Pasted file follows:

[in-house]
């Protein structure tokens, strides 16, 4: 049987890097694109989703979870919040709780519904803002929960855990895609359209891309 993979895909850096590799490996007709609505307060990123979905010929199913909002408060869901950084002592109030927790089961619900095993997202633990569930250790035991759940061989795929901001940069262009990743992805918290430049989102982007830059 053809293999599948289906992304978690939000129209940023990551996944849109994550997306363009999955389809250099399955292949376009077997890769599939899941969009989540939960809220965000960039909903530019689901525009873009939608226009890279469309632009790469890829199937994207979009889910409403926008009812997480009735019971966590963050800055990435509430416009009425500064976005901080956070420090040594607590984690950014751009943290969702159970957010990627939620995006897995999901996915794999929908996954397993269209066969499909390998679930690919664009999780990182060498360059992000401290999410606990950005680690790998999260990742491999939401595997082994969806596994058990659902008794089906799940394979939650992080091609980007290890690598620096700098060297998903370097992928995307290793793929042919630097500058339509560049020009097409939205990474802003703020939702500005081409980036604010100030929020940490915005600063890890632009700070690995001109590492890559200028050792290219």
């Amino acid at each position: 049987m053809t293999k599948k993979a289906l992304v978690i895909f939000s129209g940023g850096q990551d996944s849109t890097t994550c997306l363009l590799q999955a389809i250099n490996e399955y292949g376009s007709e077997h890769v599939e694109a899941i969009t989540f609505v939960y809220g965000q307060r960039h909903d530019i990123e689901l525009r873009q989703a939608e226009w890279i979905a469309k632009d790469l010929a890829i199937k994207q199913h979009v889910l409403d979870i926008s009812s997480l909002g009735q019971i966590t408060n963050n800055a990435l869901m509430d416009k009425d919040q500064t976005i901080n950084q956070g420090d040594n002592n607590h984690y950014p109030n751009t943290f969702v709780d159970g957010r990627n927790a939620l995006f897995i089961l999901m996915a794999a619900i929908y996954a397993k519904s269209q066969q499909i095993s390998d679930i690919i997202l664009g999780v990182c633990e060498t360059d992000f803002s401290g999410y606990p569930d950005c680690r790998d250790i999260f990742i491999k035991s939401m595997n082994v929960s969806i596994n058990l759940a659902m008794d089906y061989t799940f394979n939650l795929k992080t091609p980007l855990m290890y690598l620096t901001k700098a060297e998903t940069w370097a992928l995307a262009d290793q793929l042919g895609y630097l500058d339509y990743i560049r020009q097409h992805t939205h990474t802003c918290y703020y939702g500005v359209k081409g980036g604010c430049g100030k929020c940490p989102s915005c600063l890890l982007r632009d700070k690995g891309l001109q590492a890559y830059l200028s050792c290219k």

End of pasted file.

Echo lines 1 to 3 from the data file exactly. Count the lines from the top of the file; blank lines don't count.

[in-house]
């Protein structure tokens, strides 16, 4: 049987890097694109989703979870919040709780519904803002929960855990895609359209891309 993979895909850096590799490996007709609505307060990123979905010929199913909002408060869901950084002592109030927790089961619900095993997202633990569930250790035991759940061989795929901001940069262009990743992805918290430049989102982007830059 053809293999599948289906992304978690939000129209940023990551996944849109994550997306363009999955389809250099399955292949376009077997890769599939899941969009989540939960809220965000960039909903530019689901525009873009939608226009890279469309632009790469890829199937994207979009889910409403926008009812997480009735019971966590963050800055990435509430416009009425500064976005901080956070420090040594607590984690950014751009943290969702159970957010990627939620995006897995999901996915794999929908996954397993269209066969499909390998679930690919664009999780990182060498360059992000401290999410606990950005680690790998999260990742491999939401595997082994969806596994058990659902008794089906799940394979939650992080091609980007290890690598620096700098060297998903370097992928995307290793793929042919630097500058339509560049020009097409939205990474802003703020939702500005081409980036604010100030929020940490915005600063890890632009700070690995001109590492890559200028050792290219």
């Amino acid at each position: 049987m053809t293999k599948k993979a289906l992304v978690i895909f939000s129209g940023g850096q990551d996944s849109t890097t994550c997306l363009l590799q999955a389809i250099n490996e399955y292949g376009s007709e077997h890769v599939e694109a899941i969009t989540f609505v939960y809220g965000q307060r960039h909903d530019i990123e689901l525009r873009q989703a939608e226009w890279i979905a469309k632009d790469l010929a890829i199937k994207q199913h979009v889910l409403d979870i926008s009812s997480l909002g009735q019971i966590t408060n963050n800055a990435l869901m509430d416009k009425d919040q500064t976005i901080n950084q956070g420090d040594n002592n607590h984690y950014p109030n751009t943290f969702v709780d159970g957010r990627n927790a939620l995006f897995i089961l999901m996915a794999a619900i929908y996954a397993k519904s269209q066969q499909i095993s390998d679930i690919i997202l664009g999780v990182c633990e060498t360059d992000f803002s401290g999410y606990p569930d950005c680690r790998d250790i999260f990742i491999k035991s939401m595997n082994v929960s969806i596994n058990l759940a659902m008794d089906y061989t799940f394979n939650l795929k992080t091609p980007l855990m290890y690598l620096t901001k700098a060297e998903t940069w370097a992928l995307a262009d290793q793929l042919g895609y630097l500058d339509y990743i560049r020009q097409h992805t939205h990474t802003c918290y703020y939702g500005v359209k081409g980036g604010c430049g100030k929020c940490p989102s915005c600063l890890l982007r632009d700070k690995g891309l001109q590492a890559y830059l200028s050792c290219k």